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ISSN : 2384-0668(Print)
ISSN : 2384-0692(Online)
S/N Korean Humanities Vol.5 No.1 pp.47-56
DOI : https://doi.org/10.17783/IHU.2019.5.1.47

Historical Meaning of the March First Movement and the Korean National Representatives

Kang Seong Eun
Korean University of Japan
December 20, 2018 February 1, 2019 March 1, 2019

Abstract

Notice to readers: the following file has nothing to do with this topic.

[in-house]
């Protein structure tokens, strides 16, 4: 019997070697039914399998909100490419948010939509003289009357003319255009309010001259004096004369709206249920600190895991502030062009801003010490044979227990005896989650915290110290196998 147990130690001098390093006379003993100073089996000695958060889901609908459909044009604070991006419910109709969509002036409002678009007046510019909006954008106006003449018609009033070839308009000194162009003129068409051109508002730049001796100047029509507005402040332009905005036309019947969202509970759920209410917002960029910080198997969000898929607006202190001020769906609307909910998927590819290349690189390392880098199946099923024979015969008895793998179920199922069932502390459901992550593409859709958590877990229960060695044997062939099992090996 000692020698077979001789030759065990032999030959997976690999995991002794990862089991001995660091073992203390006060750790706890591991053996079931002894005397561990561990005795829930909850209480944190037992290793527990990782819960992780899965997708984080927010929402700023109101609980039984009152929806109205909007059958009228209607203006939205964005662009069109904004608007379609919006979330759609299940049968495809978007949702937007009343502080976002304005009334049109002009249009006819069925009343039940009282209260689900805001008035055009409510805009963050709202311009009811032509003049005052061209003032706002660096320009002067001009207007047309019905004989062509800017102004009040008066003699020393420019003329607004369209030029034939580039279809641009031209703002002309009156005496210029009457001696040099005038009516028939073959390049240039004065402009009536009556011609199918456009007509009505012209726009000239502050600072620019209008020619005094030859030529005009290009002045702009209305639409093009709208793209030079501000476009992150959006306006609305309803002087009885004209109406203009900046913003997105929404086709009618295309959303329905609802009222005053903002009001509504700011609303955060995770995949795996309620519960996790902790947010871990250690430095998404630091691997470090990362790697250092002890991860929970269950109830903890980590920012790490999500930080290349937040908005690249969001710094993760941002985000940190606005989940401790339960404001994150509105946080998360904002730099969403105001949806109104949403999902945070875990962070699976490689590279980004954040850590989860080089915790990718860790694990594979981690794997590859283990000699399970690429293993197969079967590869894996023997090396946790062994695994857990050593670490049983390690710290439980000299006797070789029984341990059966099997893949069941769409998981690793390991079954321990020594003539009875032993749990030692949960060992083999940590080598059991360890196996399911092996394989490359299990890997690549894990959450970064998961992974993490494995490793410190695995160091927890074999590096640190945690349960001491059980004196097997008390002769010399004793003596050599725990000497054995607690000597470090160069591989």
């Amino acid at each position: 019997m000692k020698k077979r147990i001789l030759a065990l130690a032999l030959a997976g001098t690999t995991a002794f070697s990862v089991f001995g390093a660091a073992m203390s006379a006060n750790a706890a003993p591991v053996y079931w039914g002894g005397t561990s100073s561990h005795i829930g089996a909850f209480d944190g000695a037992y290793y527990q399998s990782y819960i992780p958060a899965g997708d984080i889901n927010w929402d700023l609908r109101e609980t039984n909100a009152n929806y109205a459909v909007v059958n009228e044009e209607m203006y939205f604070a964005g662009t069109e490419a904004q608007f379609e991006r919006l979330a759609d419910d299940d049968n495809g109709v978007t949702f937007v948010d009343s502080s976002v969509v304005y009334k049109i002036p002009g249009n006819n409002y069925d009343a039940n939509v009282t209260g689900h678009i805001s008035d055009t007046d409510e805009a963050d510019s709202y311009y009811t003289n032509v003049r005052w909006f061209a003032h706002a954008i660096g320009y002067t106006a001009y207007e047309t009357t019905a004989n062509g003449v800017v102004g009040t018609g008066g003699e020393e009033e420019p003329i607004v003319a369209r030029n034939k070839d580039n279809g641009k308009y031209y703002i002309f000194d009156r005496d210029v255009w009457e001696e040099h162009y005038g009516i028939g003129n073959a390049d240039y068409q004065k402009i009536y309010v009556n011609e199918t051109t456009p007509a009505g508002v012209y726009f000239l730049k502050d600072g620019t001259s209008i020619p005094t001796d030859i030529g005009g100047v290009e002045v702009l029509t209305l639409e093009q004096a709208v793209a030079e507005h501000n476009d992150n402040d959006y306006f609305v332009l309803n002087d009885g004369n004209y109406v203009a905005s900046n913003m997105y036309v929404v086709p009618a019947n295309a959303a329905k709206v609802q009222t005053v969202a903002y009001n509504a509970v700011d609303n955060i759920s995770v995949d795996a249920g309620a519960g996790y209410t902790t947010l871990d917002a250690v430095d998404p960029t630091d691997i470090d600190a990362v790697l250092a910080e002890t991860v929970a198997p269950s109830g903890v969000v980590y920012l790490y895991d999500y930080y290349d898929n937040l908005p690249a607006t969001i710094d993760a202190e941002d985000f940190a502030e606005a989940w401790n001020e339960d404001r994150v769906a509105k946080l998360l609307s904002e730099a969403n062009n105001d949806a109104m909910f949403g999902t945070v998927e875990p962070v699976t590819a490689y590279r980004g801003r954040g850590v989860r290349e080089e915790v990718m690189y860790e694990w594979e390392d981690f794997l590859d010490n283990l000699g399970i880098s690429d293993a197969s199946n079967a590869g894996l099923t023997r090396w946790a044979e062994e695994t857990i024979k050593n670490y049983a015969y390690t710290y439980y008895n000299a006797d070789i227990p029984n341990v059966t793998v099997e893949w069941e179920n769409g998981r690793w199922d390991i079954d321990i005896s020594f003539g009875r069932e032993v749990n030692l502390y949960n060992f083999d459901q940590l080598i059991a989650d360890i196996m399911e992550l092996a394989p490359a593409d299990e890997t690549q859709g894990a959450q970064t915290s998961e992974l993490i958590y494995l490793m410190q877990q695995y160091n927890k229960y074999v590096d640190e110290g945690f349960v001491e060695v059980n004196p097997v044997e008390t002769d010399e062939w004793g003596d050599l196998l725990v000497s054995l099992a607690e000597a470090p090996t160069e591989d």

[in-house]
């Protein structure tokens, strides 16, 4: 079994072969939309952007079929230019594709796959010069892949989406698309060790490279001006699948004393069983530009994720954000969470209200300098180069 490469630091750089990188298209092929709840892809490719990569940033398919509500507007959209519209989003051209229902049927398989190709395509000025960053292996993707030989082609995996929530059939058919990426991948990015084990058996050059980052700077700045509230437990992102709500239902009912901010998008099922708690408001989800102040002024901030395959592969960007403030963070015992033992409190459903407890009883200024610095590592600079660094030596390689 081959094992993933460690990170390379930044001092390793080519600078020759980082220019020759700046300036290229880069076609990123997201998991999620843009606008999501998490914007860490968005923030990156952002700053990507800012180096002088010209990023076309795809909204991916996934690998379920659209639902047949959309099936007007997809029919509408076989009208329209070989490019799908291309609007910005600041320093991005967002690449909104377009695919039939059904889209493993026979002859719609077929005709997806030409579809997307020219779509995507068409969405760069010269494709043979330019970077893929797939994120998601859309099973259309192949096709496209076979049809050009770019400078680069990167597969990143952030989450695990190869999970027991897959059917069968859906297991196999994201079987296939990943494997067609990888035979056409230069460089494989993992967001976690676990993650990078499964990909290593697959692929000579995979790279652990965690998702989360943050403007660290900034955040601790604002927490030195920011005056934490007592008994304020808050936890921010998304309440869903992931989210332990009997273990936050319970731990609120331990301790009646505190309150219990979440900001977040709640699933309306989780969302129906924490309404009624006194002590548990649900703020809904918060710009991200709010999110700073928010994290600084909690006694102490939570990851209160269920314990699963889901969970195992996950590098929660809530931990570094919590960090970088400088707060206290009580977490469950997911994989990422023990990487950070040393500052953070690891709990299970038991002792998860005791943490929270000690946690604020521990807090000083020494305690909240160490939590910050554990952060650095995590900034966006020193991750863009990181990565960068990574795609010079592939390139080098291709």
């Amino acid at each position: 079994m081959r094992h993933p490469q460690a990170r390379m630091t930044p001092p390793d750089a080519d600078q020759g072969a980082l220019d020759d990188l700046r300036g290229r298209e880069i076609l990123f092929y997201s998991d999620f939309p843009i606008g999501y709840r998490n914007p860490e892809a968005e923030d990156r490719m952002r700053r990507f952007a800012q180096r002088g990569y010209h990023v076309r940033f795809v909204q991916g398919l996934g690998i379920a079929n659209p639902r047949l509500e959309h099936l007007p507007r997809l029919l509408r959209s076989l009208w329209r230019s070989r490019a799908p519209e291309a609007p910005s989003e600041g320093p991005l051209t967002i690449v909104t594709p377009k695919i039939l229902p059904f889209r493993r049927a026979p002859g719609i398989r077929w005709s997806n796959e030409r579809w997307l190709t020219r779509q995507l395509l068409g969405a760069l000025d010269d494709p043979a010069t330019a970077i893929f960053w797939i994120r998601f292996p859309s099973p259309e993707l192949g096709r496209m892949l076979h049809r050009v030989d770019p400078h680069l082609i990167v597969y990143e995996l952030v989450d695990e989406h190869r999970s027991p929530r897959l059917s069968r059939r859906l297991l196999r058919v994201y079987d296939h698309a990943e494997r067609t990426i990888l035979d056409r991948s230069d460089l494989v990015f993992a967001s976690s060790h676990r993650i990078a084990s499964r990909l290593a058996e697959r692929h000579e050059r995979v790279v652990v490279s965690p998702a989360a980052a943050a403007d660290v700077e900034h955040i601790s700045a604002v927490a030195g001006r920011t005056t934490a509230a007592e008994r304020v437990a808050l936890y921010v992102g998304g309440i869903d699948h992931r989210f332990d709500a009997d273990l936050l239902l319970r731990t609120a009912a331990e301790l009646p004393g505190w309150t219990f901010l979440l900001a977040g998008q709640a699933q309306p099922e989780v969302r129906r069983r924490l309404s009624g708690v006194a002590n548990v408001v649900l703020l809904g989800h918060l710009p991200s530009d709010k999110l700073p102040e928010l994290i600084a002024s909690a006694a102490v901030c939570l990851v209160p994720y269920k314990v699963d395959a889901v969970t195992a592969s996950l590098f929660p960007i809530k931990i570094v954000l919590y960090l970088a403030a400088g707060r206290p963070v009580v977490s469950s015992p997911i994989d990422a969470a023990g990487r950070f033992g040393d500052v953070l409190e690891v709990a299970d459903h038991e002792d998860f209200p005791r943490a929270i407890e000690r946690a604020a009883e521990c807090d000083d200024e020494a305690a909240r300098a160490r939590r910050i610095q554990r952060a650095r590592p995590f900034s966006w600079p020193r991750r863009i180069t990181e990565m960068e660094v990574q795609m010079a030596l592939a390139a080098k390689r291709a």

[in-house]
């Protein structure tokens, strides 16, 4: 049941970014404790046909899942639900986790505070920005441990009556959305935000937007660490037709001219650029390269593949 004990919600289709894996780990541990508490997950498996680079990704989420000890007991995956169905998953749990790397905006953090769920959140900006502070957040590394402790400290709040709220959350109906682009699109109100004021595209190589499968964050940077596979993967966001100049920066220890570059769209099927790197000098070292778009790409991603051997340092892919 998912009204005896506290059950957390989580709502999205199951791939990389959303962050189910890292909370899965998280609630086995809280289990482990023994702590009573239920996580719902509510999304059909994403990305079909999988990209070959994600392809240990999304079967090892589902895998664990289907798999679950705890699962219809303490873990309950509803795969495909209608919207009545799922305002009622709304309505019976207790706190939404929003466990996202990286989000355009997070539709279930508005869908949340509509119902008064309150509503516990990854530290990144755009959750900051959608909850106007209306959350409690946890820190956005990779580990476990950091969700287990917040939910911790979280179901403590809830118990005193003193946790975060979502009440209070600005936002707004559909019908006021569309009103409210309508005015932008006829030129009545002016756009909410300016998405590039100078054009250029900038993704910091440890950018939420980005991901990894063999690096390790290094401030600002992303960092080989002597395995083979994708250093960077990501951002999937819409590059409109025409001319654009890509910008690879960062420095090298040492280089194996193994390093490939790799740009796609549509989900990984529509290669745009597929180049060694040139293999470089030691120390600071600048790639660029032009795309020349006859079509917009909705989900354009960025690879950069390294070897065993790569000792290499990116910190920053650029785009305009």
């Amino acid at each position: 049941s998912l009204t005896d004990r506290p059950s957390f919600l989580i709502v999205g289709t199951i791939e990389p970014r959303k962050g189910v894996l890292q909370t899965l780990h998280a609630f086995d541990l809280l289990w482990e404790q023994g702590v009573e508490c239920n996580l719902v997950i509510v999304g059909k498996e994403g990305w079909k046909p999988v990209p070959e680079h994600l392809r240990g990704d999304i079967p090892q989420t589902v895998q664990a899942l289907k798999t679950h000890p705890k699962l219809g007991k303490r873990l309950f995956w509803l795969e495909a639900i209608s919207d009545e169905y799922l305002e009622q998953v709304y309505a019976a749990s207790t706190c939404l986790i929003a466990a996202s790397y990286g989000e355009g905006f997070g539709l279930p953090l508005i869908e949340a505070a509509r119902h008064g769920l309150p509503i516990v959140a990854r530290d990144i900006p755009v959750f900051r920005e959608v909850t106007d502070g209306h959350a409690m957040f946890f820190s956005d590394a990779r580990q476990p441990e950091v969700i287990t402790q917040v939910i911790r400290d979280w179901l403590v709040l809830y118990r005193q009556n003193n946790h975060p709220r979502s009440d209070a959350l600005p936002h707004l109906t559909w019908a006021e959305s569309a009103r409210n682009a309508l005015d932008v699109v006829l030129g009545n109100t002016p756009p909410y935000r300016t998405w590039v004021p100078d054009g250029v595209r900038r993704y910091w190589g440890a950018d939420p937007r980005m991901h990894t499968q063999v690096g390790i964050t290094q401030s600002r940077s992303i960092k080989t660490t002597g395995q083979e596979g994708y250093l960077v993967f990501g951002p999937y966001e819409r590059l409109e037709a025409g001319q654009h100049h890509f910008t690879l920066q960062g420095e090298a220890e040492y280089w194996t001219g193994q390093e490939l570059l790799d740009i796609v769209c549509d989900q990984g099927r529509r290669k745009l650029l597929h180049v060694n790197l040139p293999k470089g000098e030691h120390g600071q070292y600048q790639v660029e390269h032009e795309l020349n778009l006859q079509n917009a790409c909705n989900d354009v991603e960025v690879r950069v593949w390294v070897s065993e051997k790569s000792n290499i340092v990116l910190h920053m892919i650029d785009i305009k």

The independence movement during the Japanese Military Rule during 1910s was definitively not occlusive. Movements toward Korean independence continued both within and outside the peninsula during this period, and the energy of resistance was continually accumulating. Because of capabilities for autonomy, the March First Movement could respond more efficiently to international context after the end of World War I. Compared to the May Fourth Movement of China or the Rice Riots of Japan, the March First Movement was peculiar in that it was a relatively large-scale, pan-Korean independence movement. The experience of the March First Movement for the Korean people served as the fundamental matrix of subsequent independence movements and as part and parcel of their ethno-national, historical memory, was transported through liberation from Japan’s colonial rule down to today’s unification movement. Analysis of the specific plans for independence movements and the actual activities of the Korean national representatives vis-à-vis records of examination from the police, prosecution, and each level of the judicial court as well as pilot studies demonstrates that at the outset, the plans for the movement did not envisage pan-Korean demonstrations or coalition with students. The limitations of the independence movements by the national representatives were in fact overcome by the actual conduct of the masses that began at T’apgol Park on March 1, 1919.

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